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Sicilian Opening by Salvatore Bonafede Trio

Sicilian Opening is an extraordinarily pleasant modern jazz offering from the veteran Italian jazz pianist and his highly capable trio. What I admire most about this CD is the trio’s obvious musical chemistry, and their ability to create jazz that – while not on the cutting edge, stylistically – manages to challenge the listener despite being quite accessible and pleasant to listen to. Like the Hungarian-born pianist (and Boston resident) Laszlo Gardony, Bonafede has a strong affinity for American roots music. The essential gospel and blues elements in Bonafede’s original compositions such as "bbbb," "It Plays From Far," and "Italian Ingegno" don’t exactly slap you in the face, but they are readily palpable. These elements are handled with consummate grace and ease by drummer Marcello Pellitteri and bassist Marco Panascia. Bonafede’s music frequently, and quite effectively, refers to the gritty Second Line rhythms of New Orleans ("Sicilian Opening" and "WWWW")–which are handled deftly by Pellitteri. I was actually kind of surprised that much of the music here isn’t exactly straight-ahead post-bop derived jazz. Instead, Bonafede’s inspirations seem to come from a variety of sources, though his music clearly comes from a jazz-oriented viewpoint.

The more atmospheric pieces on Sicilian Opening ("La Grande Ilusion," "Appunti su Palermo," and "Lode al Silenzio") are in 6/8 or 3/4 time, and have a somewhat enigmatic, minor-keyed emphasis that recall the sort of piano trio music one would find on the ECM label. The percolating, odd-metered "Torre Ligny" is in a similar vein, but is based on a melody that sounds to me like some semi-forgotten Italian folk tune filtered through "Blue Bossa." The only cover tunes on Sicilian Opening come from a different source entirely – the Beatles songbook. "Blackbird" – already covered by Tony Williams and Jaco Pastorious – gets a lovely straightforward treatment, while "She’s Leaving Home" is approached in a somewhat roundabout manner with a Latin-tinged rhythmic base. Both versions are outstanding, and demonstrate that this trio really understands how to put a song across.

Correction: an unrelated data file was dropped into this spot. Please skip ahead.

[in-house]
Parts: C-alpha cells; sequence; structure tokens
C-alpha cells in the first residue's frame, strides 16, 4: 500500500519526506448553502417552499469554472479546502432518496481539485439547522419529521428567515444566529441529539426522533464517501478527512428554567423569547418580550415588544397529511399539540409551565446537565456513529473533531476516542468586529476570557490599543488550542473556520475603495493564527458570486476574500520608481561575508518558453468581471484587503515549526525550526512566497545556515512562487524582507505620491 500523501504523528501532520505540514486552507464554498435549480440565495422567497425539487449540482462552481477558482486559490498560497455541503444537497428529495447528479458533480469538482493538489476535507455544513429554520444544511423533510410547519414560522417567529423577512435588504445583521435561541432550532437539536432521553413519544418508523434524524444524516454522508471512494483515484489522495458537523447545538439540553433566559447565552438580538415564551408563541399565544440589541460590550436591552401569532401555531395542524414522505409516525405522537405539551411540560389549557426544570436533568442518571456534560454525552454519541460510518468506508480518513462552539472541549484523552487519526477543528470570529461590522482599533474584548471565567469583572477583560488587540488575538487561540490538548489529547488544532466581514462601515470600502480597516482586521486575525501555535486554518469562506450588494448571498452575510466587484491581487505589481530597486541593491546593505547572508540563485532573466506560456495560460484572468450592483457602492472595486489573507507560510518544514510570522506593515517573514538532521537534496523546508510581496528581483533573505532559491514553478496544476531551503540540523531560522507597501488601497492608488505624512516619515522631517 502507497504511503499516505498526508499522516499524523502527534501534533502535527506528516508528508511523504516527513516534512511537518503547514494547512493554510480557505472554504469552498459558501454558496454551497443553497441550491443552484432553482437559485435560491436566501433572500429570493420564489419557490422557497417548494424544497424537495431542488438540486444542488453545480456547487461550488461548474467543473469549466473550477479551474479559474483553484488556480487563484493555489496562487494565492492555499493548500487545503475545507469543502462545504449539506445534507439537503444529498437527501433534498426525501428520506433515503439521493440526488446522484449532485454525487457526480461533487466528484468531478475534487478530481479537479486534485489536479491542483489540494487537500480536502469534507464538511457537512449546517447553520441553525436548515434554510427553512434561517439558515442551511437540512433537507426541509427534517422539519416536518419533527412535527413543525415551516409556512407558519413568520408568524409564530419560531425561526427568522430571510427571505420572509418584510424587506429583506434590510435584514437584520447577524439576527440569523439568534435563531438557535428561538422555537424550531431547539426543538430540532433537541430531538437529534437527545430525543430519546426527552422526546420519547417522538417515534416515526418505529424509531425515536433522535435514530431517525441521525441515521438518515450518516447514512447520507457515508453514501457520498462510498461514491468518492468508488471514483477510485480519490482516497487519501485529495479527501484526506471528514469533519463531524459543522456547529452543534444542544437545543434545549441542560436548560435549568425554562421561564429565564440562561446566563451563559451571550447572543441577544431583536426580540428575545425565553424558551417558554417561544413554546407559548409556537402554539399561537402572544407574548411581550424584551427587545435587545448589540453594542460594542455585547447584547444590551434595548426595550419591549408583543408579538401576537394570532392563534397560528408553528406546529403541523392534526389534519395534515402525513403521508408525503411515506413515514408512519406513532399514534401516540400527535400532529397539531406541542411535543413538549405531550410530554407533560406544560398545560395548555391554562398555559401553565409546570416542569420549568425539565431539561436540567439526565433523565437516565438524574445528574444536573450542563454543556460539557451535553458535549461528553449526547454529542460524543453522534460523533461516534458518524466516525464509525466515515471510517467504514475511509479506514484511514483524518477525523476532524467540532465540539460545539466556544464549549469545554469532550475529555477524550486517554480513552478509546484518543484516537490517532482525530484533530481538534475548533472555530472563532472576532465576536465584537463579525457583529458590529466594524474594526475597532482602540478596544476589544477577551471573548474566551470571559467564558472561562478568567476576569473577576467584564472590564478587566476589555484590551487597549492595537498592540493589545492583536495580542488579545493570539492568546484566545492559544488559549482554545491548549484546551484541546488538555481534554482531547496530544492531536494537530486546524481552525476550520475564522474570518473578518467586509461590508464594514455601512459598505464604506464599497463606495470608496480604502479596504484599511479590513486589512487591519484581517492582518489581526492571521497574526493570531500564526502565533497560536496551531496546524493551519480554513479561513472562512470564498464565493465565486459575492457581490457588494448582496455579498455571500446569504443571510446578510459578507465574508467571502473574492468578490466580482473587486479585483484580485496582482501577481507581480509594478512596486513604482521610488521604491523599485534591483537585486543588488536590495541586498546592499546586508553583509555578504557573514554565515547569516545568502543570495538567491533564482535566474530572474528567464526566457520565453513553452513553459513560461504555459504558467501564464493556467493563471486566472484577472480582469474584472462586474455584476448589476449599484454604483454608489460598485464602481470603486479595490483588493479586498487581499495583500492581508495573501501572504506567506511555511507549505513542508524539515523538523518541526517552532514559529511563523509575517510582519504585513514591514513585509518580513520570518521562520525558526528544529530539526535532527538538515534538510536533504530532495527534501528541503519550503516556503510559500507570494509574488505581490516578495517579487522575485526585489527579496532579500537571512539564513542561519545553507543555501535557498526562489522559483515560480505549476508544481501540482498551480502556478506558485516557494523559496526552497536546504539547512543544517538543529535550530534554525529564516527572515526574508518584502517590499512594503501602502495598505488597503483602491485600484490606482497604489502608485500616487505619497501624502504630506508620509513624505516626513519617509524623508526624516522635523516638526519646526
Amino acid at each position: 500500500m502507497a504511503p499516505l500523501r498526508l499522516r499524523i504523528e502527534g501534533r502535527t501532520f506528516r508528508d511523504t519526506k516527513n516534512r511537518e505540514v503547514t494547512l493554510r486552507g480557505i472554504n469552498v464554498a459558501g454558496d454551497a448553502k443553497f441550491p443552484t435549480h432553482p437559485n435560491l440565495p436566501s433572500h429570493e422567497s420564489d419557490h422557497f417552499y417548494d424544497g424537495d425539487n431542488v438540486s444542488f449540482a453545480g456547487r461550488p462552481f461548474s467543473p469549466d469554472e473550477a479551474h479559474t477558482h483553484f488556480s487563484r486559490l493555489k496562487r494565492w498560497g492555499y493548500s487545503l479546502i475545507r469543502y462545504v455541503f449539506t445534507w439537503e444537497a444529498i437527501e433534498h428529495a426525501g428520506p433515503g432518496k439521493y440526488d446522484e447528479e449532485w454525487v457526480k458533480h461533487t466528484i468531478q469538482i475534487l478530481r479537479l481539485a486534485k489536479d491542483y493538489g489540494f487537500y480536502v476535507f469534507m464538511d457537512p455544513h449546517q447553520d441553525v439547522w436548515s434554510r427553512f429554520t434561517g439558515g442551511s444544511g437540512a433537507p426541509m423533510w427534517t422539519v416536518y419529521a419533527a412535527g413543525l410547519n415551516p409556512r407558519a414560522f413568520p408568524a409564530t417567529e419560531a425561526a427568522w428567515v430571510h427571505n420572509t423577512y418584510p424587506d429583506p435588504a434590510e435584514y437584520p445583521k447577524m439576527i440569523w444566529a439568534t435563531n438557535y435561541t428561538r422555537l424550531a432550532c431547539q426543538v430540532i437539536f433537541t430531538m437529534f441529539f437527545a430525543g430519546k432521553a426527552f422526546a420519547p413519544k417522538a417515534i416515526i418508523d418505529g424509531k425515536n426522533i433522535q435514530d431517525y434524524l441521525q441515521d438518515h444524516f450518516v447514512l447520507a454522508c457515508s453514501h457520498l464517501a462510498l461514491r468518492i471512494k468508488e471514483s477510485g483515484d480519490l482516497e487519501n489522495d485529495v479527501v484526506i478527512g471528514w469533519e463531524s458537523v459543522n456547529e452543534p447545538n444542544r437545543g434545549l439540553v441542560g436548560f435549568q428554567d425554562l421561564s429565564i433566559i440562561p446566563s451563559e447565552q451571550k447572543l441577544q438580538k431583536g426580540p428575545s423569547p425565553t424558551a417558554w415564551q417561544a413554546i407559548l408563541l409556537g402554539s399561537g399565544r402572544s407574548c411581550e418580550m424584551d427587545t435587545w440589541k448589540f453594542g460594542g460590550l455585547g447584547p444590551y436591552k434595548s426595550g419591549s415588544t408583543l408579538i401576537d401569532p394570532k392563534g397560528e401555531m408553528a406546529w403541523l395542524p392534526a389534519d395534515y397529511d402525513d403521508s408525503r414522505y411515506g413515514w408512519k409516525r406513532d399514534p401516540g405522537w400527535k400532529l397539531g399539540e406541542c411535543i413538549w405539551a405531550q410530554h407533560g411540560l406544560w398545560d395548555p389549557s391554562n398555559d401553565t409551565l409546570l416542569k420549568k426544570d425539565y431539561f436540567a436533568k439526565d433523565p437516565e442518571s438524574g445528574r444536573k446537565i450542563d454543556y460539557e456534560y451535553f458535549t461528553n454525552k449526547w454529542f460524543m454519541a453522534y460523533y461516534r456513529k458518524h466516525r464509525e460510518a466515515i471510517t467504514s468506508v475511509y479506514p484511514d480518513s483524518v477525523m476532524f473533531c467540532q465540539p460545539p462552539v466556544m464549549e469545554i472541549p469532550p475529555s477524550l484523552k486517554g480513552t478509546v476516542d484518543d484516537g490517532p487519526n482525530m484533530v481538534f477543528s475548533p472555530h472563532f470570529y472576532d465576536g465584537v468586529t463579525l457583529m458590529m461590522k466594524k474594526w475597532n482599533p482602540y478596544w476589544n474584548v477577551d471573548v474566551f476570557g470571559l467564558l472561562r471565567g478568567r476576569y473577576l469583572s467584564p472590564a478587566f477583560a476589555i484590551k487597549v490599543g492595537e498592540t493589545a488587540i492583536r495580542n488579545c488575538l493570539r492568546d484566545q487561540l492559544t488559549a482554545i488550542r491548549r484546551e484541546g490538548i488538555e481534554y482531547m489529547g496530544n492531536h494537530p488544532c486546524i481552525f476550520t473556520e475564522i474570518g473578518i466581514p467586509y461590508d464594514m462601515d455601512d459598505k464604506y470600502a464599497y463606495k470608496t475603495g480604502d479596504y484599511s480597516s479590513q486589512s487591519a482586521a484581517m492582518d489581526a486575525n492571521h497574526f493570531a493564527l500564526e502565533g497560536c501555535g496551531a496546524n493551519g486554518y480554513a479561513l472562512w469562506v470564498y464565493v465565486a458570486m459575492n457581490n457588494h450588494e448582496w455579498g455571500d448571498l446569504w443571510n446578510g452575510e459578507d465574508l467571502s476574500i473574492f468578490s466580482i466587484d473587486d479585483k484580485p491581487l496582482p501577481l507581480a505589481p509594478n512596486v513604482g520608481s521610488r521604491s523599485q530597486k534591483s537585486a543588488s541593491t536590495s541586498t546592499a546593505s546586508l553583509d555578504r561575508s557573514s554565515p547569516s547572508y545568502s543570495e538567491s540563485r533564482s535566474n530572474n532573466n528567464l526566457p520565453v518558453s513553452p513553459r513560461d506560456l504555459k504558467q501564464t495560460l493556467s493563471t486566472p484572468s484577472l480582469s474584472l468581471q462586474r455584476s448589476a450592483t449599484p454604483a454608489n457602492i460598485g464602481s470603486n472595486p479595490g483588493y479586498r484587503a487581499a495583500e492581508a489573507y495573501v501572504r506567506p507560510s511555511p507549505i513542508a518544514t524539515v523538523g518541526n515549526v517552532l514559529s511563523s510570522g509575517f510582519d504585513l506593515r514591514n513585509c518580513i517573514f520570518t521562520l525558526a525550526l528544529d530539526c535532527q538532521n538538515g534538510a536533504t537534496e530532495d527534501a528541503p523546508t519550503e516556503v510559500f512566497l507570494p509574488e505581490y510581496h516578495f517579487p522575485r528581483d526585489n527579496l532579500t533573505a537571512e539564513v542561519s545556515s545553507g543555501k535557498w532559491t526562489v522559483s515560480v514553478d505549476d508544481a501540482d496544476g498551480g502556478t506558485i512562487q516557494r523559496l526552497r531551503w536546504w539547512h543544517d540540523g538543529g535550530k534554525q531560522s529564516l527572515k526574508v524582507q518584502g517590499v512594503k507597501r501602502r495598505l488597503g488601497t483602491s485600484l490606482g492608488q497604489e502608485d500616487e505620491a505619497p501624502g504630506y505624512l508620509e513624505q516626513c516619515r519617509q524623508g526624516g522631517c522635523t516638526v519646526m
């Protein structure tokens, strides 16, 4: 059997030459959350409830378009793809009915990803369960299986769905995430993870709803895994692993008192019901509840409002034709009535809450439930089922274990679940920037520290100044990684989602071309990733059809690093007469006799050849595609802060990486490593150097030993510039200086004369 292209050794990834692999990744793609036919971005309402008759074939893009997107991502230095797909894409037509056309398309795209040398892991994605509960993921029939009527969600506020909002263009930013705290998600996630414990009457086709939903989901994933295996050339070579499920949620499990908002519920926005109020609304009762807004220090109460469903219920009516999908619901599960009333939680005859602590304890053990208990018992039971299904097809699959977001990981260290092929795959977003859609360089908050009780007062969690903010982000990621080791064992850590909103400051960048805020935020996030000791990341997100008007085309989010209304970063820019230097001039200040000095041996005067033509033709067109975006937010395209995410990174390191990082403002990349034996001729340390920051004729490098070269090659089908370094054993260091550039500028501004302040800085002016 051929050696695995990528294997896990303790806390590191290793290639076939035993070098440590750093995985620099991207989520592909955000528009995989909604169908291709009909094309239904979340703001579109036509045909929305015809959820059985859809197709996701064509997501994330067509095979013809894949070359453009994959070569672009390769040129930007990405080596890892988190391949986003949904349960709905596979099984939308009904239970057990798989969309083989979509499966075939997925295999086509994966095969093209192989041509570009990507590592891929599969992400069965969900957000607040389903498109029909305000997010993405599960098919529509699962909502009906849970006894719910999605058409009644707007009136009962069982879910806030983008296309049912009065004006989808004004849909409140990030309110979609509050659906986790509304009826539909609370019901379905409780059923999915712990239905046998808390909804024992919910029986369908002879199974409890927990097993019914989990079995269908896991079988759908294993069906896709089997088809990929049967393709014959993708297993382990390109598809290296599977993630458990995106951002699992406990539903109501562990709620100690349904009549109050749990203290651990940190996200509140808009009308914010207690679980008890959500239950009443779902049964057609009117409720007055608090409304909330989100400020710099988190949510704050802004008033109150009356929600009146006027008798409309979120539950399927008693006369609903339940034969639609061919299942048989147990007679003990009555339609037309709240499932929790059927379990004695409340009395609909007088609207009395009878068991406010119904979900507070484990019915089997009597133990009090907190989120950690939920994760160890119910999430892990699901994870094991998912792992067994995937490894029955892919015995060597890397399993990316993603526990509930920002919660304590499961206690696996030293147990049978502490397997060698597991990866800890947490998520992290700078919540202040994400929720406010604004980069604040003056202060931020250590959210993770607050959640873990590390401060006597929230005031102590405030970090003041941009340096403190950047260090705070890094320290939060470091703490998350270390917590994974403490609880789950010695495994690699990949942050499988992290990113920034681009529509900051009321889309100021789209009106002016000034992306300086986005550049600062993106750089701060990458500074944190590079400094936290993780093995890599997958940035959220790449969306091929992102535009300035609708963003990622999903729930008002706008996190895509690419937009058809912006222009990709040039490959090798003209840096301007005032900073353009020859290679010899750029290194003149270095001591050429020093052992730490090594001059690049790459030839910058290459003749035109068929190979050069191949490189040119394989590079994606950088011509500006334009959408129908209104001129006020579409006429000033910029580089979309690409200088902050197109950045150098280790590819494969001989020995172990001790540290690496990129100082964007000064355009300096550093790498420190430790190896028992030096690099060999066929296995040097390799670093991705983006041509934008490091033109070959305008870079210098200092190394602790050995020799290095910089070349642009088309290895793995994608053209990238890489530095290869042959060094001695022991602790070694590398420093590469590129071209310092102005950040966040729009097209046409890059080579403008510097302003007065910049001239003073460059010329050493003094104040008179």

It’s hard to pin Bonafede’s influences down, though some of his phrasing reminds me of Chick Corea’s, and his rich, lovingly-played harmonies and superb comping have the flavor of Bill Evans. The latter are most evident on "Ideal Standard" – perhaps the CD’s lone straight-ahead jazz tune. Bonafede’s not a flashy, pyrotechnic sort of player, though he’s not exactly a ‘spare’ sort of player like Paul Bley, either. To my ears, he’s more like Richie Beirach or Bill Mays – eloquent, understated, often profound, and always worth listening to.

Additional Info

  • Artist / Group Name: Salvatore Bonafede Trio
  • CD Title: Sicilian Opening
  • Genre: Straight-Ahead / Classic
  • Year Released: 2010
  • Record Label: Jazz Eyes
  • Rating: Four Stars
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